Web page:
MELBOURNE, June 24 (Reuters) - The “crazy” atmosphere surrounding the British and Irish Lions was just the tonic Jesse Mogg needed to revive his international hopes and the highly fancied fullback has fingers crossed for a second crack at the tourists.
The 24-year-old was considered desperately unlucky to miss out on a place in Robbie Deans’s 31-man squad for the three-test series, but shrugged off the disappointment to play a key role in the ACT Brumbies’ stunning upset of the Lions last week.
Apart from slotting three penalty goals under enormous pressure, Mogg intercepted wave after wave of aerial bombs on a soggy night at Canberra Stadium and punched holes in the Lions line with a string of blistering breaks.
With Australia’s backline suffering a rash of injuries in Saturday’s first test loss at Lang Park, Mogg has been called into Wallabies camp as cover and is determined to train the house down in Melbourne this week ahead of Saturday’s second clash.
“It’s weird, the last three phone calls I’ve had from Robbie were to say that I hadn’t made it, so I was a bit nervous,” Mogg told Reuters in an interview on Monday at a luxury hotel in Melbourne.
“But to be here is another step closer to where I want to be. I’ll keep working hard at training during the week and put my hand up to be selected in the 23 (man squad).”
Mogg, who has helped the two-time champion Brumbies qualify for their first Super Rugby playoffs in nearly a decade, was in a provisional Wallabies camp back in April, but chose a poor day to put in a shocker ahead of the naming of an initial 25-man squad for the Lions last month.
With Deans watching in the stands, Mogg struggled with both hand and foot in a crunch match last month against New Zealand’s seven-time Super Rugby champion Crusaders. He was duly left out of the Wallabies training camp.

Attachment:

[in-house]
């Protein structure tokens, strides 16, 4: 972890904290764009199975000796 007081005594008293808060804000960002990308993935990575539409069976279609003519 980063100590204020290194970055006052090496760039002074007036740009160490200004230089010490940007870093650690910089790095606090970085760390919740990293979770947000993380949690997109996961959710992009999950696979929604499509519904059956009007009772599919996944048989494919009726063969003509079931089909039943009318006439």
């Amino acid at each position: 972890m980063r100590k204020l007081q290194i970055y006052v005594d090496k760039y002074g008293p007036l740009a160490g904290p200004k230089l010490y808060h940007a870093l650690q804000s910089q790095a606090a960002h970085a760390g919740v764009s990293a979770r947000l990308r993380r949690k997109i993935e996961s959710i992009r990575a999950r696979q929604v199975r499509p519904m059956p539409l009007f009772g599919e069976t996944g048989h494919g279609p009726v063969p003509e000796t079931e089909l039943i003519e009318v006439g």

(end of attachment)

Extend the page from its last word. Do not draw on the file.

Weeks later, Mogg travelled to Brisbane to watch the Queensland Reds hand a huge scare to the Lions in their tour match and resolved not to take a backward step when he had his chance at the tourists.
“The whole atmosphere was very new to me. I was in Brisbane when the Reds played them and just to see the Lions fans around there was just crazy,” said Mogg, who gave up a budding rugby league career in sun-bathed Brisbane to train in Canberra’s cold winters.
”The atmosphere of the last quarter was brilliant, just massive. And what they brought to Canberra and how the Brumbies supporters responded was an unreal experience.
“Having played a team beforehand really helps my confidence going into a game. I know what the Lions will bring and I know the physicality and the sort of game they want to play.”
It will be another step up if Mogg slots into the Wallabies for the second test at Docklands Stadium, possibly as a replacement for the versatile Berrick Barnes, who was one of three Wallabies stretchered off at Lang Park after a heavy clash with a team mate.
The carnage was pretty much par-for-the-course, said Mogg, who pored over the game like a diligent student and groaned after watching dangerous Welsh winger George North pick off a clearing kick and storm nearly the length of the field for a brilliant individual try.
“There were times there where kicks probably shouldn’t have gone where they went. And they showed that if you give them easy ball they’re going to run 80 metres and score,” Mogg said.
“The step up from a midweek match to an international is just a little bit faster and you’ve just got to play almost a near-perfect game and not give them any opportunities.” (Editing by John O‘Brien)